Lifting mask order would be 'premature and harmful,' Turner and Hidalgo tell Gov. Abbott

HOUSTON, Texas (KTRK) -- It wasn't too long ago - four days, in fact - that Texas Gov. Greg Abbott, Harris County Judge Lina Hidalgo and Houston Mayor Sylvester Turner shared the same space inside the county's emergency management headquarters as part of President Joe Biden's visit to the state in the wake of the winter storm.

Hidalgo and Turner have been at odds with Abbott throughout the course of the pandemic, with the Houston-area leaders and the Texas governor differing approaches to control the spread of the coronavirus.

SEE MORE: All state virus mandates lifted effective next week, Gov. Abbott says
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Gov. Greg Abbott's announcement Tuesday, March 2, makes Texas the largest state to do away with a face covering order.

Before the governor made official on Tuesday his decision to lift COVID-19 restrictions, both Turner and Hidalgo jointly called lifting virus prevention orders, namely the mask mandate, "premature and harmful."

WATCH: Lifting mask order would be 'harmful,' Turner and Hidalgo tell Abbott
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REOPENING TEXAS: The Houston mayor and Harris County Judge both expressed disappointment in Gov. Abbott's decision to lift all COVID-19 mandates. In the video, they both suggested

SEE BELOW: Houston Mayor Turner and Harris County Judge Lina Hidalgo's joint letter to the governor

In the wake of the announcement, Hidalgo called the governor's decision "wishful thinking," and at worst, "a cynical attempt to distract Texans from the failures of state oversight of our power grid." She said, in full:

"Taking away critical public health interventions that we know are working won't make our community safer, nor will it hasten our return to normalcy. Quite the opposite, every time public health measures have been pulled back, we've seen a spike in hospitalizations. If we start the climb now, we'd be starting from the highest starting point ever when it comes to our hospital population, an unacceptable and dangerous proposition. With the arrival of COVID-19 vaccines, we're inching closer to the finish line of this pandemic - now is not the time to reverse the gains we've worked so hard to achieve. At best, today's decision is wishful thinking. At worst, it is a cynical attempt to distract Texans from the failures of state oversight of our power grid."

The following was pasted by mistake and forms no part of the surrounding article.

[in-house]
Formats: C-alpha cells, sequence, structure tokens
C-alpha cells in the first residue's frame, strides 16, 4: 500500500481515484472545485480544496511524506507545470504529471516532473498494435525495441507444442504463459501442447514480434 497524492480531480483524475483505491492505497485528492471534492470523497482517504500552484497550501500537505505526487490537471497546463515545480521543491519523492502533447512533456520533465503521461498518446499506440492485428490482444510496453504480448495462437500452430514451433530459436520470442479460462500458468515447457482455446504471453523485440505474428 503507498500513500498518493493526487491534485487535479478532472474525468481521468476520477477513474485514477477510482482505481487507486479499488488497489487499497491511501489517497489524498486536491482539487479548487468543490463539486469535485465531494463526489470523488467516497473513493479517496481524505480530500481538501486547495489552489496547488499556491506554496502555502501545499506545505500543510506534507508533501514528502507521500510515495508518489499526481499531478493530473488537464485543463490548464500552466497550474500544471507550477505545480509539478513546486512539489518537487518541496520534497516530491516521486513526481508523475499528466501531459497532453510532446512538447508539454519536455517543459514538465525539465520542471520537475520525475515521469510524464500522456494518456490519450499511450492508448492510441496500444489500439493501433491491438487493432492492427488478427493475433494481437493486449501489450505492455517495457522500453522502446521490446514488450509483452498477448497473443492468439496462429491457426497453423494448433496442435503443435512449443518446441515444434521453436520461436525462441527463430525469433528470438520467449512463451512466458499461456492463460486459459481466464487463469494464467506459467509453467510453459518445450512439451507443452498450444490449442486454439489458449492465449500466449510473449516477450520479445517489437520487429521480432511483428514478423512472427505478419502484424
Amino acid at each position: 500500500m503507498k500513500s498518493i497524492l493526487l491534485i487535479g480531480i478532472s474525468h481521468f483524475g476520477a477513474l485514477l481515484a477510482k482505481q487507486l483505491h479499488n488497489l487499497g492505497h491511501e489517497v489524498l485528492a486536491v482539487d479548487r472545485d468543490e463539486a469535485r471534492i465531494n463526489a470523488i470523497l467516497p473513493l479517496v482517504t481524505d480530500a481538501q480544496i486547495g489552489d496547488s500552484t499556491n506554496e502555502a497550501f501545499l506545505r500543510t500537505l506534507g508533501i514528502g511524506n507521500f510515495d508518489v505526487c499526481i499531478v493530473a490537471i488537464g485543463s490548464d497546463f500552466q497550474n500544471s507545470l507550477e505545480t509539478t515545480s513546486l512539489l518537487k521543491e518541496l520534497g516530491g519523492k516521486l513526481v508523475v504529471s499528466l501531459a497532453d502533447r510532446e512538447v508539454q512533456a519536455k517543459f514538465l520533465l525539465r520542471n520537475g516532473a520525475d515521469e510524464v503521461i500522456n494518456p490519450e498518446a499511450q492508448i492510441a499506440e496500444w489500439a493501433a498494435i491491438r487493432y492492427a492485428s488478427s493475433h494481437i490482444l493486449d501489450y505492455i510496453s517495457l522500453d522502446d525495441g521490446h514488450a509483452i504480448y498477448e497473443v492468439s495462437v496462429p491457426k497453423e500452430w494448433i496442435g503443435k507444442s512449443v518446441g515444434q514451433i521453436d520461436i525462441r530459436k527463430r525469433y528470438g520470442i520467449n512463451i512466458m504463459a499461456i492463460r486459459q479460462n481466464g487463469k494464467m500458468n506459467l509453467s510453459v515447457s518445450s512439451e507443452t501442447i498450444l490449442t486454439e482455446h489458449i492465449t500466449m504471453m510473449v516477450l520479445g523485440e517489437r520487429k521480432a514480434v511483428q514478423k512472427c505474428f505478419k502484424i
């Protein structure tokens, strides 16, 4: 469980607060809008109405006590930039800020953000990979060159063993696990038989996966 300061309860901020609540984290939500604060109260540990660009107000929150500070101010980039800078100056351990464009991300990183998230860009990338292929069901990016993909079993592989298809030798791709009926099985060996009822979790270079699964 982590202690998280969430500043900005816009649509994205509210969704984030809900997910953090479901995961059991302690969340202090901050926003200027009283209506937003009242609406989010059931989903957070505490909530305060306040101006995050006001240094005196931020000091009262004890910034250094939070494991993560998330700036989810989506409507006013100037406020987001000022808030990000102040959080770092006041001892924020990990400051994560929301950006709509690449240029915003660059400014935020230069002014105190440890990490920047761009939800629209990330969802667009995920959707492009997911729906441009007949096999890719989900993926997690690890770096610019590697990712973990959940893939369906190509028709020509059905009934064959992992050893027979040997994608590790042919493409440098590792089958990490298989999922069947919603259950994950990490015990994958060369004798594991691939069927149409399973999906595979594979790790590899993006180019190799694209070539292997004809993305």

SEE ALSO: 'This will kill Texans:' Texas Democratic chair says of Abbott reopening businesses, ending mask mandate

Hidalgo then pleaded with residents to not let up.

Turner echoed Hidalgo's suggestion that Abbott's announcement was a way to deflect from the leadership failures. Turner added all city employees in city facilities are required to wear their masks well past next Wednesday.

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Mayor Sylvester Turner called Texas' political decisions "an embarrassment" and questions the governor's order to lift all COVID-19 restrictions starting next week. Hear how the mayor started off his press briefing with a strong message to the governor.

"I don't feel defeated. I feel disappointed about the governor's decision," Turner said. "I am disgusted by things that are foreseeable and preventable. And I am disgusted by leadership 10 years ago that could have taken prudent steps but didn't. And now there are thousands with busted water pipes and no water."

As of late, Hidalgo has been praised for her actions against the virus, specifically calling for a mask mandate within the county months ahead of one established by the state.

WATCH: Mayor Turner 'disappointed' by Abbott lifting mask order

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Houston Mayor Sylvester Turner says he is "disgusted" by Gov. Greg Abbott's decision to reopen Texas 100% during the pandemic.

Still, the county judge has received pushback from the more conservative members of her community regarding restrictions.

On Monday, ahead of the governor's announcement, Turner, who as Houston's city leader aligned closely with Hidalgo, said any easing of restrictions too early would be a mistake.

While lifting the mask mandate appears to be a point of contention, especially as the coronavirus seems more apt to survive through variants, Abbott has cited the growing accessibility of vaccines, especially after the FDA's emergency-use authorization of Johnson & Johnson's single-shot dosages.

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